Monday, January 28, 2013

Background context of Lehi’s dream of the tree of life

I noticed a verse that I usually slide right over as I’m reading through the beginning chapters of the Book of Mormon.  It comes just barely before Lehi’s relation of his tree of life dream.

And it came to pass that we had gathered together all manner of seeds of every kind, both of grain of every kind, and also of the seeds of fruit of every kind. (1 Nephi 8:1)

I can imagine the intense search efforts to gather all those seeds and process them and store them.  Lehi and Ishmael and his family were about to begin their long journey to the land of promise and they didn’t know what cultivatable, domesticatable plants they would find, nor would they have the time to learn about them before they’d need food to eat, so they prepared crop seeds they were familiar with to take with them.

It makes sense for the Lord to use those searching efforts of seed-gathering as a context to communicate how wonderful and joyous to the soul it is to find the love of God, by representing it as a fruit one can gather.  It is as if He says, “While you are so concerned about gathering fruits and seeds to nourish the body, don’t forget to gather the fruit that can nourish and feed the spirit.” 

And too, to underline the importance of the message, the Lord showed Lehi the spiritual status of his family and where they were in relation to that search.  He saw his wife and sons Sam and Nephi were came to partake of the fruit, but Laman and Lemuel didn’t.  The whole reason Lehi shared his dream is because he wanted to show Laman and Lemuel why he was worried about them and help them understand why he would work harder to teach and exhort them.  The dream he had perfectly showed what they had to gain, but also what forces they were vulnerable to.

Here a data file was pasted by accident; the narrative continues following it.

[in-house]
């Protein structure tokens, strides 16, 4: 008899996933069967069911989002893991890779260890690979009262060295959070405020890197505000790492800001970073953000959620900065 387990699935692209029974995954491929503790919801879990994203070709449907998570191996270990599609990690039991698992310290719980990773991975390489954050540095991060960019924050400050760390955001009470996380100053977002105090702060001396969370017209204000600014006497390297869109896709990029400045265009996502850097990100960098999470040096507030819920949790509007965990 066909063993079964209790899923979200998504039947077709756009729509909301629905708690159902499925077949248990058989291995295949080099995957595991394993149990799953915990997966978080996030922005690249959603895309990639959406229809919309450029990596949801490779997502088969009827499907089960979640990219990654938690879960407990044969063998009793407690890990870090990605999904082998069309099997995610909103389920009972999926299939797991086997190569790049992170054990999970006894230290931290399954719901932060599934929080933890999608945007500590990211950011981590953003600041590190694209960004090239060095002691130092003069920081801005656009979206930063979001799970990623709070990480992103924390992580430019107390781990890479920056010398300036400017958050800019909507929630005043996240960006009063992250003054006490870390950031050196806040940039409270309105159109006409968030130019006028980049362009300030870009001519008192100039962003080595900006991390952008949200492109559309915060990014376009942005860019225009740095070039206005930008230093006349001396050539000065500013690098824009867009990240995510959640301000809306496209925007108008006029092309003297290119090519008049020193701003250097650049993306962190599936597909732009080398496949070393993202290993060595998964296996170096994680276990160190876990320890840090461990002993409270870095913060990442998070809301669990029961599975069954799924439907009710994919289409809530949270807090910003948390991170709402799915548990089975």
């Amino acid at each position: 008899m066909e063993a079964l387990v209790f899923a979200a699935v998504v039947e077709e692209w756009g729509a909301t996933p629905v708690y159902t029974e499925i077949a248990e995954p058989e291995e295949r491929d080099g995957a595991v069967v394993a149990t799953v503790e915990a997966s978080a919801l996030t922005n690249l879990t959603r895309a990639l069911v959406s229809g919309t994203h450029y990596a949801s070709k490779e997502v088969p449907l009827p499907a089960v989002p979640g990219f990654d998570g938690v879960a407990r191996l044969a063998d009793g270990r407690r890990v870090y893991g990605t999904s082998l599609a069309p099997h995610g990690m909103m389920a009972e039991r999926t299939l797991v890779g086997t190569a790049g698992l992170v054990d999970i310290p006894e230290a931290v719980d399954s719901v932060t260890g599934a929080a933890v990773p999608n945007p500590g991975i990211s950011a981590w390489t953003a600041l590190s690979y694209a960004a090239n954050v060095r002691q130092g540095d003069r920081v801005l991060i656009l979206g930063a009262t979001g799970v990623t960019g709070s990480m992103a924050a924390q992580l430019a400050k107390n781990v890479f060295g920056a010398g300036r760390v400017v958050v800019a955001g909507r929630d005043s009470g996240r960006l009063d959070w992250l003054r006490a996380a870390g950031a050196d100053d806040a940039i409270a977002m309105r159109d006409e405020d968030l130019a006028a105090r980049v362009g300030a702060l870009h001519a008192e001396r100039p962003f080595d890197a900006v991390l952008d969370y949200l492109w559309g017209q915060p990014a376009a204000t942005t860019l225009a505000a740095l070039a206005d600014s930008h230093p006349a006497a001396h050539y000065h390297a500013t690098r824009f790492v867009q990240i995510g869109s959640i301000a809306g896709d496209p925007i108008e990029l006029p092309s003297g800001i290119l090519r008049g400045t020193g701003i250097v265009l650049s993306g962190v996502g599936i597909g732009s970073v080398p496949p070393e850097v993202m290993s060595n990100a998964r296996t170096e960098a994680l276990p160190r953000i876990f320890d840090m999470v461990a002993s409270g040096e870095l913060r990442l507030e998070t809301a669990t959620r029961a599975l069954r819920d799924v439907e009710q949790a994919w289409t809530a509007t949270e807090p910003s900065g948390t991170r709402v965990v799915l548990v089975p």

Every once in a while the Lord has given me dreams that show me how I’m doing.  I’ve been grateful for these dreams.  Some of them came at times when I felt too burdened and felt I was failing, and they showed me I was actually doing a great job.  Other dreams came at times when I was enamored with the wrong thing and showed me the great danger I was in such that I became willing to make immediate changes.

Back back to Lehi’s dream..   If you’re curious and want to learn a little more about Lehi's dream, here are a few neat articles about it that I found edifying.

Hugh Nibley’s article “Lehi’s Dream” in which he shows how the basic setting imagery of Lehi’s dream corresponds perfectly to “over a dozen vivid little snapshots or colored slides of the desert country that show that somebody who had a hand in the writing of the Book of Mormon actually lived there.”  This article helps you get inside the ancient Beduoin mind.

Corbin T. Volluz’s article “Lehi’s Dream of the Tree of Life: Springboard to Prophecy" in which he shows how the order that elements are presented in Lehi’s dream makes it a symbolic representation of the wide sweep of history that Nephi views in his visionary interpretation.   I hadn’t picked this out before, and it was a revelation to me.  I was floored to find out that there are things missing from Lehi’s dream that correspond to history that Nephi recounts in his vision.  (What? Missing?!  Yes, missing!)  Also, two other interpretations of the dream are pointed out!  (Be aware that this article starts a little slow, but be patient.  Or you can just skip to #2 in the text, which is where it gets interesting.)